On September 14, Canada’s minister of fisheries and oceans endorsed a plan that will make the waters surrounding Race Rocks, a small nine-islet archipelago, the first official marine protected area in Canada. Commercial fishing and most sport fishing will be off-limits in the MPA, which will measure a little less than one square mile, or 2.6 sq. km, in area. Race Rocks is located on the southernmost end of the nation’s Pacific coast (MPA News 1:8).

Canada’s Department of Fisheries and Oceans (DFO) designated Race Rocks in 1998 as one of several “pilot MPAs”, part of a strategy to determine whether those areas should be formally designated as MPAs and how they could best be managed (MPA News 1:1).

Now that it has received the minister’s endorsement as an MPA, Race Rocks will undergo a regulatory process to formalize the MPA designation; the process is expected to conclude within a few months. Although Race Rocks will be the first Canadian site to receive the title of “marine protected area” under the nation’s Oceans Act, there already exist several protected areas in Canadian waters managed by other agencies. These include two “national marine conservation areas” managed by Parks Canada, and several coastal “national wildlife areas” and “marine wildlife areas” managed by Environment Canada. Together, the three agencies play complementary roles in protecting Canada’s offshore and coastal systems.

Integrated management

In 1980, the province of British Columbia recognized the biodiversity of the Race Rocks area by designating it as an ecological reserve under provincial management. This authority has provided for the protection of the nine islets and the ocean bottom to a depth of 20 fathoms, but the province has lacked jurisdiction over the water column.

The MPA designation by DFO will allow for integration of federal (water column) and provincial (terrestrial and seabed) initiatives. Canada’s Oceans Act, launched in 1997, provides for DFO to develop integrated management plans with other federal agencies, provincial governments, aboriginal organizations, and coastal communities for the conservation and protection of Canada’s oceans.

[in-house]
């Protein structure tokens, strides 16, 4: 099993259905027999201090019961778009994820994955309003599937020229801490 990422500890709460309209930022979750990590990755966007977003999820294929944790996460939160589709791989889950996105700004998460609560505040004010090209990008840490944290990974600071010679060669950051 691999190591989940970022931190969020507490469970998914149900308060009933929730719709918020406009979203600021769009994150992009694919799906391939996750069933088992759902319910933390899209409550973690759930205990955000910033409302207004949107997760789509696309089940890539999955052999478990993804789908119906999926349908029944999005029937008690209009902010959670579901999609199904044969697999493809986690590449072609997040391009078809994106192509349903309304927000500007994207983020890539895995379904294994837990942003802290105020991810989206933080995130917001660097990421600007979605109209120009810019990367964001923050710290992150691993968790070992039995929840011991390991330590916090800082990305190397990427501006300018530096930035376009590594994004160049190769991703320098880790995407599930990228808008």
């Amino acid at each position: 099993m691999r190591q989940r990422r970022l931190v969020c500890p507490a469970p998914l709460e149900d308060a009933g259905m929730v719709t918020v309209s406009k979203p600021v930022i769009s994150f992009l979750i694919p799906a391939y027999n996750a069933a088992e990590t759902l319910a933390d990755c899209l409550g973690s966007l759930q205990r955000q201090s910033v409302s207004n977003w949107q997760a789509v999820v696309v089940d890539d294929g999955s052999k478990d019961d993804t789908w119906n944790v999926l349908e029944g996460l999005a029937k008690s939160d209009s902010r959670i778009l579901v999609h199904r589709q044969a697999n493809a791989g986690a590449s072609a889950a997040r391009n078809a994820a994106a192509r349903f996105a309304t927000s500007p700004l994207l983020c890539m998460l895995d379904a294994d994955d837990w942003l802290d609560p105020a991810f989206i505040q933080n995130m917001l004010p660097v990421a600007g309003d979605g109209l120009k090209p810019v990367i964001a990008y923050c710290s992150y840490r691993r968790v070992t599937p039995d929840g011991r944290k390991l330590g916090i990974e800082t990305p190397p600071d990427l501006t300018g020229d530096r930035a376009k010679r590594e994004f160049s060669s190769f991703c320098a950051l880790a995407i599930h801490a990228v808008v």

In 1999, officials from DFO and the British Columbia provincial parks agency (BC Parks) established an advisory board to represent stakeholder groups in the pilot MPA process and make consensus-based recommendations to federal and provincial regulators. The board included representatives from federal and provincial agencies, aboriginal groups, the Department of National Defense, the scientific community, the diving and sport fishing communities, NGOs, and others. It was this advisory board that recommended that Race Rocks’ status be changed from pilot to full MPA, a plan that the minister endorsed last month.

Overall management of the MPA and ecological reserve will be achieved through a combination of regulatory actions and voluntary compliance guidelines for a number of activities and issues, such as recreational boating, diving practices, whale watching, education, and research. Monitoring and assessment of the guidelines’ effectiveness will occur over a two-year period. Depending on the results, activity regulations may then be considered if necessary.

Named for its strong tidal currents and rocky reefs, Race Rocks features a wide array of Pacific marine wildlife, including whales, sea lions, seals, birds, Northern abalone, and kelp forests. Race Rocks is located 17 kilometers southwest of the city of Victoria.

Canada’s remaining pilot MPAs on the Pacific coast are Gabriola Passage, Endeavour Hot Vents, and Bowie Seamount. Off the Maritimes on the Atlantic coast, there are two pilot MPAs, at Basin Head and Sable Gully.

The Race Rocks website is at http://www.racerocks.com.

For more information:

Kelly Francis, Department of Fisheries and Oceans, Pacific Region, British Columbia, Canada. Tel: +1 250 616 9143; E-mail: FrancisK@pac.dfo-mpo.gc.ca.